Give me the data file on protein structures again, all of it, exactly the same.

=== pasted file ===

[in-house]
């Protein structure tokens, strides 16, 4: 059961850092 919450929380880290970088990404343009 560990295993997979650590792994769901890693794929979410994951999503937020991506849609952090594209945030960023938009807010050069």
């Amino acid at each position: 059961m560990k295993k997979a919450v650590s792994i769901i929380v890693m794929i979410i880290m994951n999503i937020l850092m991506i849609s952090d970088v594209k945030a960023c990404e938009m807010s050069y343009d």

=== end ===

[in-house]
């Protein structure tokens, strides 16, 4: 059961850092 919450929380880290970088990404343009 560990295993997979650590792994769901890693794929979410994951999503937020991506849609952090594209945030960023938009807010050069």
């Amino acid at each position: 059961m560990k295993k997979a919450v650590s792994i769901i929380v890693m794929i979410i880290m994951n999503i937020l850092m991506i849609s952090d970088v594209k945030a960023c990404e938009m807010s050069y343009d």